May 31, 2013
Years spent as a full-time substitute teacher do not count toward tenure. That was the decision reached by the U.S. Court of Appeals for the Seventh Circuit in the recently decided case of Harbaugh v. Board of Education of Chicago.
Candace Harbaugh taught as a full-time substitute for the 2003-2004 school year at James G. Blaine Elementary School, which is operated by the Chicago Public School system (“CPS”), before becoming a probationary, tenure-track teacher the following year. Harbaugh remained at Blaine for the 2004-2005 school year before teaching at another CPS school for the 2005-2006, 2006-2007, and 2007-2008 school years. In March 2008, the school’s principal recommended that her contract not be renewed, a recommendation the Board of Education accepted. Harbaugh could not find employment in another school in the CPS system.
Following her termination, Harbaugh sued the Board alleging that she had achieved tenure at the beginning of the 2007 - 2008 school year and was entitled to the employment protections afforded to tenured teachers. If Harbaugh had achieved tenure at the beginning of the 2007-2008 school year, under Illinois law, Section 34-85 of the School Code, she could be fired only for cause. Harbaugh claimed that her year spent as a full-time substitute teacher should be applied to the number of years required to achieve tenure.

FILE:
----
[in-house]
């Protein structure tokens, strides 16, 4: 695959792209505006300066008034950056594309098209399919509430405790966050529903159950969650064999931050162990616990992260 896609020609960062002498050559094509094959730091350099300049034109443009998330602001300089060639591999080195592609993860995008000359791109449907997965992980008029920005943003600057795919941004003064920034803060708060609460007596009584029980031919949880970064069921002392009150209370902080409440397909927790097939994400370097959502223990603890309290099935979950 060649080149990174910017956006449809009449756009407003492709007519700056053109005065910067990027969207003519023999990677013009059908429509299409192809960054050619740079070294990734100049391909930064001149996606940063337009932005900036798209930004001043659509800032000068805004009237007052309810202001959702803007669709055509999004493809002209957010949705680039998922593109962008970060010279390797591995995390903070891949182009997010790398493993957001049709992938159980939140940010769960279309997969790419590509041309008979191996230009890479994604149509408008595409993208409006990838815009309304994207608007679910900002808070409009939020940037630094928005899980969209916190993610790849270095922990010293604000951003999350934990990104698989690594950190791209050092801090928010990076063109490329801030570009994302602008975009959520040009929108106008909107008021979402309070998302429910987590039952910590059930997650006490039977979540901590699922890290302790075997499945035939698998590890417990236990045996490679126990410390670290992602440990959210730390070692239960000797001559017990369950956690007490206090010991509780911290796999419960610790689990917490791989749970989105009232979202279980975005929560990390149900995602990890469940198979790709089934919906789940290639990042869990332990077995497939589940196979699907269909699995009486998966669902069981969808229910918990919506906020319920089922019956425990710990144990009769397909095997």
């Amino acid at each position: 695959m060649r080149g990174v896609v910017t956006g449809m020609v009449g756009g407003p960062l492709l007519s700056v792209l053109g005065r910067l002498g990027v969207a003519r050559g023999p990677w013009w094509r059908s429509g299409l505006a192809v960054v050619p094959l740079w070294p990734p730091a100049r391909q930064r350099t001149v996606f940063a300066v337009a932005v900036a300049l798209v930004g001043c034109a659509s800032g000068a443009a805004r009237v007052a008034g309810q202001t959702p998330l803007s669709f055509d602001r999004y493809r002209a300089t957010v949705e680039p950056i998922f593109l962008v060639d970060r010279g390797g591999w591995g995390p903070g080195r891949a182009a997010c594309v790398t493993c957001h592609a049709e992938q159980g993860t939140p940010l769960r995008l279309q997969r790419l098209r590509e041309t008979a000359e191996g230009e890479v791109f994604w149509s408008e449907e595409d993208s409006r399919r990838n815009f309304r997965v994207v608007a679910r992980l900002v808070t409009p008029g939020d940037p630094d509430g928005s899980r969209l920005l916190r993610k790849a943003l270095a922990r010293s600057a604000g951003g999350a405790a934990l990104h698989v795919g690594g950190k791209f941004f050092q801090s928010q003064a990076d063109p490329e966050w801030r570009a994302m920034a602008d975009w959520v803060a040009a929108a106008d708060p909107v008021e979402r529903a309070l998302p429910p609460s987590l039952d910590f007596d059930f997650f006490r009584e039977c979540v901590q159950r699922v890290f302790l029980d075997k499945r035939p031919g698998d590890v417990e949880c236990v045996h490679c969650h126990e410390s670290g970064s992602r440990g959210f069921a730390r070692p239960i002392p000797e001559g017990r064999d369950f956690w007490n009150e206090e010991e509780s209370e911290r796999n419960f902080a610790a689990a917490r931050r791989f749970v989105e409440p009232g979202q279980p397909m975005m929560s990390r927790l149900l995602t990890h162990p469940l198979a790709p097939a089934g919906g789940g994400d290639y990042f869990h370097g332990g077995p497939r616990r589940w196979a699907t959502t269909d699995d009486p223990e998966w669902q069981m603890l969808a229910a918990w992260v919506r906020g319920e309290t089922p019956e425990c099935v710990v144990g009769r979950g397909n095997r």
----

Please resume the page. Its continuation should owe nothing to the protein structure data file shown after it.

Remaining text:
While acknowledging that Harbaugh’s functions, responsibilities, and salary as a full-time substitute were almost identical to her functions as a probationary teacher, the Court held that Illinois law distinguishes between the two classifications. The Court concluded that many aspects of employment, certification, hiring, and firing differ between substitutes and probationary teachers.
Importantly for the Court, probationary teachers must meet far more rigorous certification requirements than do substitutes. The Court held that the provisions of Article 34 of the Illinois School Code, which applies exclusively to CPS schools and mirrors Article 21, designates substitute teachers as a type of non-tenure track teacher who works full-time at one school like tenure-track teachers, “only with less seniority and without potential job security.”
Accordingly, the Court held that Harbaugh’s year spent as a full-time substitute teacher did not count toward the four years required to achieve tenure. Therefore, since she had not achieved tenure, she was not entitled to a hearing before the Board terminated her employment.
If your district finds itself dealing with a teacher employment issue, we urge you to contact an attorney at the Firm so we can help you reach a favorable resolution.